It’s been a lot of fun watching my friends take cracks at these monologues to varying degrees of success. I saw that there were different ways to do these monologues that I hadn’t thought through. Maybe I had been giving my own writing short shrift. The punk analogy is absolutely true. The original stuff was meant to be done very fast and hard, almost like at one level all the way through. But there’s other ways you can do it. You can find more colors by doing the monologue the way it’s written as opposed to the punk version, with no other tone than insanity. (Laughs.)
So you’re going to mix it up every night. Will you focus on specific bodies of work or mix it up randomly?
As I worked on it more and more with Jo Anne Bonney, who directed all the shows originally, we came to the conclusion there were more pieces than what could fit in one night, but some pieces should be in every night’s performance because they’re just such favorites of ours. There’s a core to the set that doesn’t change, about fifteen minutes. One of those core things is about a guy barbecuing. Not only do I really like the piece, but I just think it’s really appropriate to do that when I’m in Texas. There’s also different preachers and self-help guys I really like, but I don’t want to do more than one of them in one night.
I know you hate the term, performance art, and then you got bored with the theater scene. But what shot you off in this different direction back in the day?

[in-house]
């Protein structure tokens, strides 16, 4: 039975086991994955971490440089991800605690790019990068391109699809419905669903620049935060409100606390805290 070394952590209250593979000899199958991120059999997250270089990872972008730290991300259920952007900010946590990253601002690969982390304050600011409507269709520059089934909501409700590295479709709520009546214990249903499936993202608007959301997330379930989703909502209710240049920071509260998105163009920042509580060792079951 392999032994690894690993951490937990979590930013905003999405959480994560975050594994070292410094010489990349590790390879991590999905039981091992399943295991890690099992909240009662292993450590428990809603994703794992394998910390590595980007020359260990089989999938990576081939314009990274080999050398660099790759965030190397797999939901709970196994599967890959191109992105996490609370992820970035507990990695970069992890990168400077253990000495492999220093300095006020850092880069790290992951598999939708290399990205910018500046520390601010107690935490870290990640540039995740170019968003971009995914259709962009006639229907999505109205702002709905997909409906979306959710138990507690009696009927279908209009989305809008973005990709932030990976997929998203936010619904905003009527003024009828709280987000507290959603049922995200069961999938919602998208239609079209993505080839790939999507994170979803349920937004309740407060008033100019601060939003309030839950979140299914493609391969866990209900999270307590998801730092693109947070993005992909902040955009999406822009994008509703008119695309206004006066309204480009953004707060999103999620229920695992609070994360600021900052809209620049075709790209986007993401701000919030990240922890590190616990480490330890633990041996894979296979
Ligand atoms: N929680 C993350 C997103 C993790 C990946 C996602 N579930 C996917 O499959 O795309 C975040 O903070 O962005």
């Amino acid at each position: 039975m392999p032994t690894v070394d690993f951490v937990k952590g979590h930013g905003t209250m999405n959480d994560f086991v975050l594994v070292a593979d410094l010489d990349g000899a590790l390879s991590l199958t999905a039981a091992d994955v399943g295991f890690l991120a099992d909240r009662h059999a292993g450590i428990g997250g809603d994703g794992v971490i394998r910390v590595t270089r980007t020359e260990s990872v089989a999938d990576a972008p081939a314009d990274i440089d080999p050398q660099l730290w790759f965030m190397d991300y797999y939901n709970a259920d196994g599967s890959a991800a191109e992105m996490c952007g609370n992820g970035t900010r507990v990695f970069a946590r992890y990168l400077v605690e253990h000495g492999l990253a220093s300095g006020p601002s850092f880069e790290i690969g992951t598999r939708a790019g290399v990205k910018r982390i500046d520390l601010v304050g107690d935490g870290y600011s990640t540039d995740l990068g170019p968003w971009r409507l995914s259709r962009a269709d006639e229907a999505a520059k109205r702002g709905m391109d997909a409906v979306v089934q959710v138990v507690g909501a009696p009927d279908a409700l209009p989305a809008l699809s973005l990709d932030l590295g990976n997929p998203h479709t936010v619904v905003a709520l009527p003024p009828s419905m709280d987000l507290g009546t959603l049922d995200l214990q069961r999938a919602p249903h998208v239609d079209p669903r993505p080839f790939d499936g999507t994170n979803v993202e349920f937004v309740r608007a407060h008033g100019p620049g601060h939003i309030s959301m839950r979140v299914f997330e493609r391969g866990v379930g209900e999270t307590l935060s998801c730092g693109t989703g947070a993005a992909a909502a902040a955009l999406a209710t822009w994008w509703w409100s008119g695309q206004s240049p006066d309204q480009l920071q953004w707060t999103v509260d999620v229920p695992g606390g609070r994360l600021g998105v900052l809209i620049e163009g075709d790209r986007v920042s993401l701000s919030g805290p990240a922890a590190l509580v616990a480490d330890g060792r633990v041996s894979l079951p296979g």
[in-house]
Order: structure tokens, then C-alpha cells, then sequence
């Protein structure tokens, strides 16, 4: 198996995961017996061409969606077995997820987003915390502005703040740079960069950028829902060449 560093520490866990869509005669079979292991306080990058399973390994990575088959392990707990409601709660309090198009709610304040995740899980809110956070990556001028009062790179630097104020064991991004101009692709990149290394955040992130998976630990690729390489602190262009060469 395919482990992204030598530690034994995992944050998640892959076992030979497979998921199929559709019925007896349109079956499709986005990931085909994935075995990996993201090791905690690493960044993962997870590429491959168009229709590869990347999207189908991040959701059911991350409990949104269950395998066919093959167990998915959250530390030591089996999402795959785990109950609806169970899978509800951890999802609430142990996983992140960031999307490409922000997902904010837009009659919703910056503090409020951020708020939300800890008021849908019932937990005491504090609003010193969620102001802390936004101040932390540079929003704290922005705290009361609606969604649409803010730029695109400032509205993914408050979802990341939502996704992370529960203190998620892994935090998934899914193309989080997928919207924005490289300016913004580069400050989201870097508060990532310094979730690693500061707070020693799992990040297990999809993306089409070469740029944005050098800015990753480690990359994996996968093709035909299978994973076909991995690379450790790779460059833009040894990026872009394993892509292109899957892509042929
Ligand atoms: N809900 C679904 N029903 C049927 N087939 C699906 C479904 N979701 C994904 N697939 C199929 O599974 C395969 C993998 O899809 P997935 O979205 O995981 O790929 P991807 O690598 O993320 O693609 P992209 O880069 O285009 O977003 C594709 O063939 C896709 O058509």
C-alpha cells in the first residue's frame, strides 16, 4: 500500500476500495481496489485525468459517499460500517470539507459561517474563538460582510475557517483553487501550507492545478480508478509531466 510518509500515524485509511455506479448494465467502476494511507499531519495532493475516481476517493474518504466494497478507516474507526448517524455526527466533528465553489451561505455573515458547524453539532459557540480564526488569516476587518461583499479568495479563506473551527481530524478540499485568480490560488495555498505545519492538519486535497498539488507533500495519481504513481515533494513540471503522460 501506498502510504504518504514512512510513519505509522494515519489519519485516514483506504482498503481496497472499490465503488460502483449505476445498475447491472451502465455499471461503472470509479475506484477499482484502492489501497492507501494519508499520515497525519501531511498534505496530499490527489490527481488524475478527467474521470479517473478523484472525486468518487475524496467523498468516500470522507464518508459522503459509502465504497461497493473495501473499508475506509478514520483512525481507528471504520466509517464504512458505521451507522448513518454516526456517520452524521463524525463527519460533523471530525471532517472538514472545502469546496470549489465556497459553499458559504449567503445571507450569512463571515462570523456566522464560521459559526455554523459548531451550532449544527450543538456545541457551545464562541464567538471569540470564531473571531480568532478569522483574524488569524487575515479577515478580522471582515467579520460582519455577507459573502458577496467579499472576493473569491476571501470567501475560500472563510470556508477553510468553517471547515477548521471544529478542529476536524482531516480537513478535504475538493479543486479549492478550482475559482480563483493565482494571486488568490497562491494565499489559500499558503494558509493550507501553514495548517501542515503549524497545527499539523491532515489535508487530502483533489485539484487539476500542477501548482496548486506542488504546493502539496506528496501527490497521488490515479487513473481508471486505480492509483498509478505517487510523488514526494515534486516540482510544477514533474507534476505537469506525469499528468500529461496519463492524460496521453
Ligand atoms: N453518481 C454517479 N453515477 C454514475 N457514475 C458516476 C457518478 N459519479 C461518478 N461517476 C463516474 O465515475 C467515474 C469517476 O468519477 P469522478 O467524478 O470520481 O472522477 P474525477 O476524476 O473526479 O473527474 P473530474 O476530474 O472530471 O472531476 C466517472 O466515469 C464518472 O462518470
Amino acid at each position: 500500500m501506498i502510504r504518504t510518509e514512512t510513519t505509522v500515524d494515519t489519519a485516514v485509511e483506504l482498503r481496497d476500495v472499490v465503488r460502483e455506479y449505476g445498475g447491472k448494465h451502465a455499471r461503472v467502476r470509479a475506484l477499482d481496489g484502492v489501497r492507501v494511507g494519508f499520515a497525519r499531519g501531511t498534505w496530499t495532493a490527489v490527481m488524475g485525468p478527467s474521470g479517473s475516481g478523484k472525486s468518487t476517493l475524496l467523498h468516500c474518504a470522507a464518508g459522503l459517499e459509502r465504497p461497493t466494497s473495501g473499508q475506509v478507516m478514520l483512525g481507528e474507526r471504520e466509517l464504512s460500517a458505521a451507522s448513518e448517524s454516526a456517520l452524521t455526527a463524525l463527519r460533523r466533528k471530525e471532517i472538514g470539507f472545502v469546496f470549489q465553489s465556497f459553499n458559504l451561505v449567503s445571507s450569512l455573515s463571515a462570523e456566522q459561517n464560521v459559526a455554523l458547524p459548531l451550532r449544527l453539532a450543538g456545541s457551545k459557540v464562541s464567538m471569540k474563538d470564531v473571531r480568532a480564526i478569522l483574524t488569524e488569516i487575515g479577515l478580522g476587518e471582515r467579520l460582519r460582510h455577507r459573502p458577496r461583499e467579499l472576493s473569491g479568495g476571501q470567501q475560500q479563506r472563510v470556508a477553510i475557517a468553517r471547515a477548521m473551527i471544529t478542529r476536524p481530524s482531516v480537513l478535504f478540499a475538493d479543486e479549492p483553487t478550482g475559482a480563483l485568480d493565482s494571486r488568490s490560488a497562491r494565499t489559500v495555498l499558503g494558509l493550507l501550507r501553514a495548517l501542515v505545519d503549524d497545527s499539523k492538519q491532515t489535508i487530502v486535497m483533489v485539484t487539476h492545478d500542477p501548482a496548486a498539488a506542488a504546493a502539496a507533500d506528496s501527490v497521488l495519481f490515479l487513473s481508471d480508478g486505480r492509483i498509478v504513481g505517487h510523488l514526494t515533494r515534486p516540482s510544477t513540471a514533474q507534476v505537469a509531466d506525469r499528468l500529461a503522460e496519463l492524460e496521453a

The performance art world definitely left things open to do anything onstage and that was great, having no rules. But those guys didn’t know what they were doing. They didn’t come out of the theater, they were artists. But I came out of the theater when I was a teenager and knew what it was. I had done all the standard theater stuff in college. But I had left that world and ended up in this art world. Their thing was that live performance could be anything.
We were doing crazy stuff. I was around not just performance artist people, but some of the really interesting theater, particularly Richard Foreman and the Performing Garage who were down the street. At the time they were making the transition from the original Richard Schechner group to the Liz LeCompte group that exists today, which at that time involved Spalding Gray and Willem Dafoe. Those guys were all trying to think up, What is the craziest shit we can do? I love the license of that. I felt there was a potential excitement that can happen in the theater, but I wasn’t seeing it.
I eventually migrated back into the theater world around the same time that some new things were happening, the most significant being the Steppenwolf Theatre Company bringing True West to New York. That really shook things up, when John Malkovich and Gary Sinise came and did True West. The old-fashioned theater suddenly came to terms with stuff that was really energized.